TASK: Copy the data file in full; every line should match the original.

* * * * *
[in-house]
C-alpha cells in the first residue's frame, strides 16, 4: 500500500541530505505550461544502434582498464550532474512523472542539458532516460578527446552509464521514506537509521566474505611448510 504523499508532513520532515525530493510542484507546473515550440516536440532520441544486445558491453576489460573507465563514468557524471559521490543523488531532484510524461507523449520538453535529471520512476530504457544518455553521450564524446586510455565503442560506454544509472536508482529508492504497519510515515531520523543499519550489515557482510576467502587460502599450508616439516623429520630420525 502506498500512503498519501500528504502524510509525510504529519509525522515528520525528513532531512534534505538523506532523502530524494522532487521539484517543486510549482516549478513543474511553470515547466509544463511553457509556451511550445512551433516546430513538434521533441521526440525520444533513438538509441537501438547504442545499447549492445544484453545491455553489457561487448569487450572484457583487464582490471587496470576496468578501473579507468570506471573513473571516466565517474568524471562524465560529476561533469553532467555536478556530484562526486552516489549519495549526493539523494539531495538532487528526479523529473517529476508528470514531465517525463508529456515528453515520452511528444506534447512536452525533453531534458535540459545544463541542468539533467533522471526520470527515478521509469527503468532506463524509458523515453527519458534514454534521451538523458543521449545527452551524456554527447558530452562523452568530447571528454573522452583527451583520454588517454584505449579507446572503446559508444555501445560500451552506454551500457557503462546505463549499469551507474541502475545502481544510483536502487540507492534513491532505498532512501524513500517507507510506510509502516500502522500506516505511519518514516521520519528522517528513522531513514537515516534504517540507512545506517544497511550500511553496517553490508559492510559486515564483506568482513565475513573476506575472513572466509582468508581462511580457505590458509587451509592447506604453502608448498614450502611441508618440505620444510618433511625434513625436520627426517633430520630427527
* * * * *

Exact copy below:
[in-house]
C-alpha cells in the first residue's frame, strides 16, 4: 500500500541530505505550461544502434582498464550532474512523472542539458532516460578527446552509464521514506537509521566474505611448510 504523499508532513520532515525530493510542484507546473515550440516536440532520441544486445558491453576489460573507465563514468557524471559521490543523488531532484510524461507523449520538453535529471520512476530504457544518455553521450564524446586510455565503442560506454544509472536508482529508492504497519510515515531520523543499519550489515557482510576467502587460502599450508616439516623429520630420525 502506498500512503498519501500528504502524510509525510504529519509525522515528520525528513532531512534534505538523506532523502530524494522532487521539484517543486510549482516549478513543474511553470515547466509544463511553457509556451511550445512551433516546430513538434521533441521526440525520444533513438538509441537501438547504442545499447549492445544484453545491455553489457561487448569487450572484457583487464582490471587496470576496468578501473579507468570506471573513473571516466565517474568524471562524465560529476561533469553532467555536478556530484562526486552516489549519495549526493539523494539531495538532487528526479523529473517529476508528470514531465517525463508529456515528453515520452511528444506534447512536452525533453531534458535540459545544463541542468539533467533522471526520470527515478521509469527503468532506463524509458523515453527519458534514454534521451538523458543521449545527452551524456554527447558530452562523452568530447571528454573522452583527451583520454588517454584505449579507446572503446559508444555501445560500451552506454551500457557503462546505463549499469551507474541502475545502481544510483536502487540507492534513491532505498532512501524513500517507507510506510509502516500502522500506516505511519518514516521520519528522517528513522531513514537515516534504517540507512545506517544497511550500511553496517553490508559492510559486515564483506568482513565475513573476506575472513572466509582468508581462511580457505590458509587451509592447506604453502608448498614450502611441508618440505620444510618433511625434513625436520627426517633430520630427527